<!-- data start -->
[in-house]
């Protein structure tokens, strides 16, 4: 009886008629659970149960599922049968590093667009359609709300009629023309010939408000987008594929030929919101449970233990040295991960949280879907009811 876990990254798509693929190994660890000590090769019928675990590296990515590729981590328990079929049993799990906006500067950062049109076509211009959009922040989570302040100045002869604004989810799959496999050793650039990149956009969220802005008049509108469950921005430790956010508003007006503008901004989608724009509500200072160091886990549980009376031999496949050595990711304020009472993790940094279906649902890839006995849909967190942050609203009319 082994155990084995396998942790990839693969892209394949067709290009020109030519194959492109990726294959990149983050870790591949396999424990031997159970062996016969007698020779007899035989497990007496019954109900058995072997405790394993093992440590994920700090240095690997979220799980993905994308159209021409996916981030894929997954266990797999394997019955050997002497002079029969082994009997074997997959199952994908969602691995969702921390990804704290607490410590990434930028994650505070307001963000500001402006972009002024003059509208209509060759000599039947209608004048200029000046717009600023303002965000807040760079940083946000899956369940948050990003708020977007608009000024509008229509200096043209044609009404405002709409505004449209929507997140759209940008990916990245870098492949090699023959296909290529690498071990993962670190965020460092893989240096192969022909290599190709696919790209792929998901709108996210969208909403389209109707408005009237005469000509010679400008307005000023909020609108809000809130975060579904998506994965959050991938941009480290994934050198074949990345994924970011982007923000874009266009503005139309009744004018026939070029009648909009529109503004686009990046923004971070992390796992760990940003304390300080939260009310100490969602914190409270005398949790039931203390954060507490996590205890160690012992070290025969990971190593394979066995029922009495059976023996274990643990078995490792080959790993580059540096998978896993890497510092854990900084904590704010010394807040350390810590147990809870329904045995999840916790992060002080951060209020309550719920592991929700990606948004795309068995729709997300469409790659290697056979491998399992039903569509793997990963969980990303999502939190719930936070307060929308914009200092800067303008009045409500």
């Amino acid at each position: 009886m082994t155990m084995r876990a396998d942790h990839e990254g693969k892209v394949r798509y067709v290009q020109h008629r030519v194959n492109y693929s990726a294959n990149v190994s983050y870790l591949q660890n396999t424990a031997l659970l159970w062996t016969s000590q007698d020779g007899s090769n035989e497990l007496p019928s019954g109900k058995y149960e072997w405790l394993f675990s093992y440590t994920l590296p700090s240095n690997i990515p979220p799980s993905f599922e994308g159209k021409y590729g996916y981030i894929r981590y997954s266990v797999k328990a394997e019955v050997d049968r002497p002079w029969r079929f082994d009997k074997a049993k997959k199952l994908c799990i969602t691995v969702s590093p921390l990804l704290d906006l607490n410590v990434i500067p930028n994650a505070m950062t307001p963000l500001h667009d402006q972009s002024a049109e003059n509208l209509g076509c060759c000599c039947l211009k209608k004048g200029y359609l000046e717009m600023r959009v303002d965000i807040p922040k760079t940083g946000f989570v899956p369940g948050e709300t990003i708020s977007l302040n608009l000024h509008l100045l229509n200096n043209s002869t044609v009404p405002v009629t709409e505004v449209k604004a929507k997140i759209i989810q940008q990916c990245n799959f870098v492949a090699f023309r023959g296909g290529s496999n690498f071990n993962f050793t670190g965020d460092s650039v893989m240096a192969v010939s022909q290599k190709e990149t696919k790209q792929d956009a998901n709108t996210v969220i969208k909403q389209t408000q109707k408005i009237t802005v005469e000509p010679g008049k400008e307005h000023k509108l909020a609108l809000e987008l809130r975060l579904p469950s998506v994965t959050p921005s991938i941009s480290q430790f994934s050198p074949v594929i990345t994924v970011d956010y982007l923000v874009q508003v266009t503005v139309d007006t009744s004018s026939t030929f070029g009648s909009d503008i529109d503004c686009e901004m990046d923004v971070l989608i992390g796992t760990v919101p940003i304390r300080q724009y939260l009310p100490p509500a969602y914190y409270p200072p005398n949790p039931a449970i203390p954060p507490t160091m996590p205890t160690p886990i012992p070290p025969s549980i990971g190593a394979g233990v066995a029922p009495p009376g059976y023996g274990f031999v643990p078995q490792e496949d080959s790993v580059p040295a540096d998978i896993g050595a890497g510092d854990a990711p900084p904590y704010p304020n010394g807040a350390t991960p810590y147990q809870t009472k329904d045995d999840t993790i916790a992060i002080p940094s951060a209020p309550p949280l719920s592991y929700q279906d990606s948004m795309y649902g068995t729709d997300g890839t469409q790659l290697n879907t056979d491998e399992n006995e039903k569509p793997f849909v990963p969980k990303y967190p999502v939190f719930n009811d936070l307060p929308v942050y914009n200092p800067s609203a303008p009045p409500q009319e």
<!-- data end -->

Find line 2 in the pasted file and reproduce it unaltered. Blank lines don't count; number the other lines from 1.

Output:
């Protein structure tokens, strides 16, 4: 009886008629659970149960599922049968590093667009359609709300009629023309010939408000987008594929030929919101449970233990040295991960949280879907009811 876990990254798509693929190994660890000590090769019928675990590296990515590729981590328990079929049993799990906006500067950062049109076509211009959009922040989570302040100045002869604004989810799959496999050793650039990149956009969220802005008049509108469950921005430790956010508003007006503008901004989608724009509500200072160091886990549980009376031999496949050595990711304020009472993790940094279906649902890839006995849909967190942050609203009319 082994155990084995396998942790990839693969892209394949067709290009020109030519194959492109990726294959990149983050870790591949396999424990031997159970062996016969007698020779007899035989497990007496019954109900058995072997405790394993093992440590994920700090240095690997979220799980993905994308159209021409996916981030894929997954266990797999394997019955050997002497002079029969082994009997074997997959199952994908969602691995969702921390990804704290607490410590990434930028994650505070307001963000500001402006972009002024003059509208209509060759000599039947209608004048200029000046717009600023303002965000807040760079940083946000899956369940948050990003708020977007608009000024509008229509200096043209044609009404405002709409505004449209929507997140759209940008990916990245870098492949090699023959296909290529690498071990993962670190965020460092893989240096192969022909290599190709696919790209792929998901709108996210969208909403389209109707408005009237005469000509010679400008307005000023909020609108809000809130975060579904998506994965959050991938941009480290994934050198074949990345994924970011982007923000874009266009503005139309009744004018026939070029009648909009529109503004686009990046923004971070992390796992760990940003304390300080939260009310100490969602914190409270005398949790039931203390954060507490996590205890160690012992070290025969990971190593394979066995029922009495059976023996274990643990078995490792080959790993580059540096998978896993890497510092854990900084904590704010010394807040350390810590147990809870329904045995999840916790992060002080951060209020309550719920592991929700990606948004795309068995729709997300469409790659290697056979491998399992039903569509793997990963969980990303999502939190719930936070307060929308914009200092800067303008009045409500």